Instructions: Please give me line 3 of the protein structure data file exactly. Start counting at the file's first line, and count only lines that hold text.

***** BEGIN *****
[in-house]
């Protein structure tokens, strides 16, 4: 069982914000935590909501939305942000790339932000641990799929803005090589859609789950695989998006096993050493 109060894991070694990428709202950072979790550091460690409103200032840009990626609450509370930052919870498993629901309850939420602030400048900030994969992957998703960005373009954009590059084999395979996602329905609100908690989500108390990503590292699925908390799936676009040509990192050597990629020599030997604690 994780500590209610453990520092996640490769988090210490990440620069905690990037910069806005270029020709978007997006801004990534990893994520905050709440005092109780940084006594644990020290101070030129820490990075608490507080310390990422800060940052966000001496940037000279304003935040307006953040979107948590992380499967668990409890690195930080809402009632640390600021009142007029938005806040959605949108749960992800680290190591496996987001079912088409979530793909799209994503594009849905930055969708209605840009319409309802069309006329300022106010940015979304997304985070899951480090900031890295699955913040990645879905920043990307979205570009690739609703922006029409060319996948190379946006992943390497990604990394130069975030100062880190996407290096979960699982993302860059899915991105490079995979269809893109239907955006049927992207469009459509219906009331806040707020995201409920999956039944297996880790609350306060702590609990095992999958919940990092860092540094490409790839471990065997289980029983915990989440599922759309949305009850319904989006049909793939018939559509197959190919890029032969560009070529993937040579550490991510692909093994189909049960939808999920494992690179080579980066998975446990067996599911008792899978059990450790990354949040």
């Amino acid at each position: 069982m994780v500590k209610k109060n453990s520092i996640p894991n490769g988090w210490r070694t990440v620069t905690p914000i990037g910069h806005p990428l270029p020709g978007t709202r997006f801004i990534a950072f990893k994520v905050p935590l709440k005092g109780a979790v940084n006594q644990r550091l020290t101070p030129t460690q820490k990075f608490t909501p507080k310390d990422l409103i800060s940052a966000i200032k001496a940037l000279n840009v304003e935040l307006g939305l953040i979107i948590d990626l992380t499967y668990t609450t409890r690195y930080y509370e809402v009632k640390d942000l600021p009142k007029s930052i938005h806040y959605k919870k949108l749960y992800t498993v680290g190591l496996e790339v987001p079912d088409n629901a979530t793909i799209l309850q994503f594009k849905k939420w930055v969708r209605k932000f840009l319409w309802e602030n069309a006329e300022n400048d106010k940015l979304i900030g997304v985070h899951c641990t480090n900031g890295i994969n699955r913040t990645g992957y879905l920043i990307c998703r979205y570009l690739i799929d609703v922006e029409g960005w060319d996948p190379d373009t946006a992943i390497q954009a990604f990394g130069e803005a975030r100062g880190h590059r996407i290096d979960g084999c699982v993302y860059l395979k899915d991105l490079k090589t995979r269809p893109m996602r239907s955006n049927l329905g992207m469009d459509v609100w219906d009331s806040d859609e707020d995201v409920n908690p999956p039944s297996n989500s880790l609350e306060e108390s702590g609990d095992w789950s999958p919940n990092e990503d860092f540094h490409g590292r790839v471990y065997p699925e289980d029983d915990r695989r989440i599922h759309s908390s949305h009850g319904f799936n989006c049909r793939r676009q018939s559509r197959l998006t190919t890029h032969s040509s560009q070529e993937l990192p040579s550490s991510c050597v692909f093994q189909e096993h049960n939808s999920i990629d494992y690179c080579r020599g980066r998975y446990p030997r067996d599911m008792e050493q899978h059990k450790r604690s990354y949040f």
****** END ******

């Amino acid at each position: 069982m994780v500590k209610k109060n453990s520092i996640p894991n490769g988090w210490r070694t990440v620069t905690p914000i990037g910069h806005p990428l270029p020709g978007t709202r997006f801004i990534a950072f990893k994520v905050p935590l709440k005092g109780a979790v940084n006594q644990r550091l020290t101070p030129t460690q820490k990075f608490t909501p507080k310390d990422l409103i800060s940052a966000i200032k001496a940037l000279n840009v304003e935040l307006g939305l953040i979107i948590d990626l992380t499967y668990t609450t409890r690195y930080y509370e809402v009632k640390d942000l600021p009142k007029s930052i938005h806040y959605k919870k949108l749960y992800t498993v680290g190591l496996e790339v987001p079912d088409n629901a979530t793909i799209l309850q994503f594009k849905k939420w930055v969708r209605k932000f840009l319409w309802e602030n069309a006329e300022n400048d106010k940015l979304i900030g997304v985070h899951c641990t480090n900031g890295i994969n699955r913040t990645g992957y879905l920043i990307c998703r979205y570009l690739i799929d609703v922006e029409g960005w060319d996948p190379d373009t946006a992943i390497q954009a990604f990394g130069e803005a975030r100062g880190h590059r996407i290096d979960g084999c699982v993302y860059l395979k899915d991105l490079k090589t995979r269809p893109m996602r239907s955006n049927l329905g992207m469009d459509v609100w219906d009331s806040d859609e707020d995201v409920n908690p999956p039944s297996n989500s880790l609350e306060e108390s702590g609990d095992w789950s999958p919940n990092e990503d860092f540094h490409g590292r790839v471990y065997p699925e289980d029983d915990r695989r989440i599922h759309s908390s949305h009850g319904f799936n989006c049909r793939r676009q018939s559509r197959l998006t190919t890029h032969s040509s560009q070529e993937l990192p040579s550490s991510c050597v692909f093994q189909e096993h049960n939808s999920i990629d494992y690179c080579r020599g980066r998975y446990p030997r067996d599911m008792e050493q899978h059990k450790r604690s990354y949040f």